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Next-gen BMW M3 on Neue Klasse platform will be battery-electric in 2027

Next-gen BMW M3 on Neue Klasse platform will be battery-electric in 2027



Seems about as official as it can get without having the car in front of us, but the next BMW M3 is going electric. In June, BMW boss Frank van Meel told Australian outlet Drive, "Of course, we're trying to make [the next M3] happen as pure electric." In August, that same van Meel talked around the idea of a battery-electric M3 to Australian outlet CarSales, saying, "If we could do an M model as a purely electric one it’s clear that it has to be better than the current one and it should drive like an M so... I would say there’s no need to be afraid of the future even if we would have an electrified drivetrain." One month later, the same outlet reports BMW production honcho Frank Weber told it, flat-out, "“…the next M3 will be battery-electric, fully battery-electric."

The saving grace for many enthusiasts is that the internal combustion M3 will be sold alongside it. CarSales quoted Weber as also saying the S58 3.0-liter straight-six in the current M3 will be updated to pass future emissions standards. "It’s a nice engine, we will certainly make this Euro 7-capable and other things, so it’s going to happen," he said. "We will not have two different classes — there will be co-existence of the [ICE and EV] solutions in the market, which is necessary."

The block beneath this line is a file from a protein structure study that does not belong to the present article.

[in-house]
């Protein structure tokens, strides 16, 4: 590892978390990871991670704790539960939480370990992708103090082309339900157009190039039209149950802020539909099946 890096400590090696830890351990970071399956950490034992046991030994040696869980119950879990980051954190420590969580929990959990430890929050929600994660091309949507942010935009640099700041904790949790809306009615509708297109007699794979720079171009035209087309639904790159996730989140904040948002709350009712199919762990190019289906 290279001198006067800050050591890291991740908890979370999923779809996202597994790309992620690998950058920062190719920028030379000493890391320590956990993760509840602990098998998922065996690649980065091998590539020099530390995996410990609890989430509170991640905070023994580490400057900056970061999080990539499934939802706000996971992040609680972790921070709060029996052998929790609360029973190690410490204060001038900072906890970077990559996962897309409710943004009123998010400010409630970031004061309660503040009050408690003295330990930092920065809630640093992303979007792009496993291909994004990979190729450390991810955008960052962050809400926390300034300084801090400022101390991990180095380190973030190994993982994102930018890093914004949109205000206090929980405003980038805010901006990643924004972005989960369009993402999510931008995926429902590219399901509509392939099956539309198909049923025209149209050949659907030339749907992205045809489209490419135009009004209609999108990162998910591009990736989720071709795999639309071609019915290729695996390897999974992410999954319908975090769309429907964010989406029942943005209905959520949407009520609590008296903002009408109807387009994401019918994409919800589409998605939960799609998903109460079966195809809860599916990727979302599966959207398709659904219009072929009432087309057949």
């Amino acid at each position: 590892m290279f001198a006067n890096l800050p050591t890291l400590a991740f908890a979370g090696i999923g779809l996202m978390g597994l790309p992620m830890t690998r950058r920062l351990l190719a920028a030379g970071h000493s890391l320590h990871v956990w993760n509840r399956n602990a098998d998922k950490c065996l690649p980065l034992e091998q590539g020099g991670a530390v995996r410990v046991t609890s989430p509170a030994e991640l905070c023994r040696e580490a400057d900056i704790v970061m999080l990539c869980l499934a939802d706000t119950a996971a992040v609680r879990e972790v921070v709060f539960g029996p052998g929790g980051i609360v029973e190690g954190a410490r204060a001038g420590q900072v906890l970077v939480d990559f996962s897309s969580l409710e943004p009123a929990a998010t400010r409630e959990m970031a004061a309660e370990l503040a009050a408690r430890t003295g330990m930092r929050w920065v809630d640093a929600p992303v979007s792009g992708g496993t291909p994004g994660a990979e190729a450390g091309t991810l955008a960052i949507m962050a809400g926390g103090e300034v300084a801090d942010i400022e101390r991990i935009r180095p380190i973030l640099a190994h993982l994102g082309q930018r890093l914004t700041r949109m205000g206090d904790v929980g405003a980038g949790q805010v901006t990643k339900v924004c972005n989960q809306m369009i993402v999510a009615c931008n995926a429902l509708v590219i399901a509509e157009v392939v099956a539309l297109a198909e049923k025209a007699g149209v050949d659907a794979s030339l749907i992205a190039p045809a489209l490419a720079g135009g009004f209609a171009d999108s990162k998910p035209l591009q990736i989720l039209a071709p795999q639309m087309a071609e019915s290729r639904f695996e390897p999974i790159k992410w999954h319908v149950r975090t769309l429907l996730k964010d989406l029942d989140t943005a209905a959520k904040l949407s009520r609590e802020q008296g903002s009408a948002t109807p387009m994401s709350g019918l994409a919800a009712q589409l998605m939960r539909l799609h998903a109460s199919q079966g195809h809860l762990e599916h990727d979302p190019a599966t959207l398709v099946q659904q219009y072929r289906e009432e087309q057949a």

So what should we expect? It's impossible to know for sure, but the ceiling is high. Last year, BMW revealed it's testing a quad-motor powertrain (pictured) making a combined megawatt of output, translating to 1,341 American horsepower. Talking about that prototype to CarSales last year, Weber said, "This [the M3] can also be the dual-motor architecture and this can be four-motor architecture with four 250kW motors for up to one megawatt." The Neue Klasse platform that such an M3 would be built on has been designed with front-, rear-, and all-wheel-drive models in mind, and is ready to accept four motors making that max output. Furthermore, the Neue Klasse's new Heart of Joy electronics architecture not only runs all software and sensor-based elements from a single ECU, Weber told the Straits Times the ECU will contain "all the powertrain and dynamic data we have collated over the last 20 years... You cannot buy anything like it off the shelf." This supposedly encyclopedic ECU could contain an incredible breadth of dynamic responses, and thanks to the single ECU and wheel-specific motors, those responses could be translated into real-life handling up to ten times faster than the current system of multiple ECUs communicating with one another.